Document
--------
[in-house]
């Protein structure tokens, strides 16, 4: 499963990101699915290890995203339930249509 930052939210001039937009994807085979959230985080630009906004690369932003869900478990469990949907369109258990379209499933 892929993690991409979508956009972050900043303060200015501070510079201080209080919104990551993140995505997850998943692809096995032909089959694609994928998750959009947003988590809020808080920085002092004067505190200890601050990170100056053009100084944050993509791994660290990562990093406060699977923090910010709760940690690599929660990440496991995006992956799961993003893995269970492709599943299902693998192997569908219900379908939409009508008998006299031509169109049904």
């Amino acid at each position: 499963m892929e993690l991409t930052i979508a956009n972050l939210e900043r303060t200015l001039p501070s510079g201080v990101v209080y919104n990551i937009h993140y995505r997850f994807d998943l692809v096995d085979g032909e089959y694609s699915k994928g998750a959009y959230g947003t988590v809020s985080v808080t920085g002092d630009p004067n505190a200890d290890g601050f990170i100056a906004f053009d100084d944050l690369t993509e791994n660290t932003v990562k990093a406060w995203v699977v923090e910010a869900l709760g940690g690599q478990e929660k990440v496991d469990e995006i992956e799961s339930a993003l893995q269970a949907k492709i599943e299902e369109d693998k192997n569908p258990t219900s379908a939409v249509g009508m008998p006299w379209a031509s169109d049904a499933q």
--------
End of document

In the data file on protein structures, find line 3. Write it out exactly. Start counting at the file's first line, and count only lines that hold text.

């Amino acid at each position: 499963m892929e993690l991409t930052i979508a956009n972050l939210e900043r303060t200015l001039p501070s510079g201080v990101v209080y919104n990551i937009h993140y995505r997850f994807d998943l692809v096995d085979g032909e089959y694609s699915k994928g998750a959009y959230g947003t988590v809020s985080v808080t920085g002092d630009p004067n505190a200890d290890g601050f990170i100056a906004f053009d100084d944050l690369t993509e791994n660290t932003v990562k990093a406060w995203v699977v923090e910010a869900l709760g940690g690599q478990e929660k990440v496991d469990e995006i992956e799961s339930a993003l893995q269970a949907k492709i599943e299902e369109d693998k192997n569908p258990t219900s379908a939409v249509g009508m008998p006299w379209a031509s169109d049904a499933q």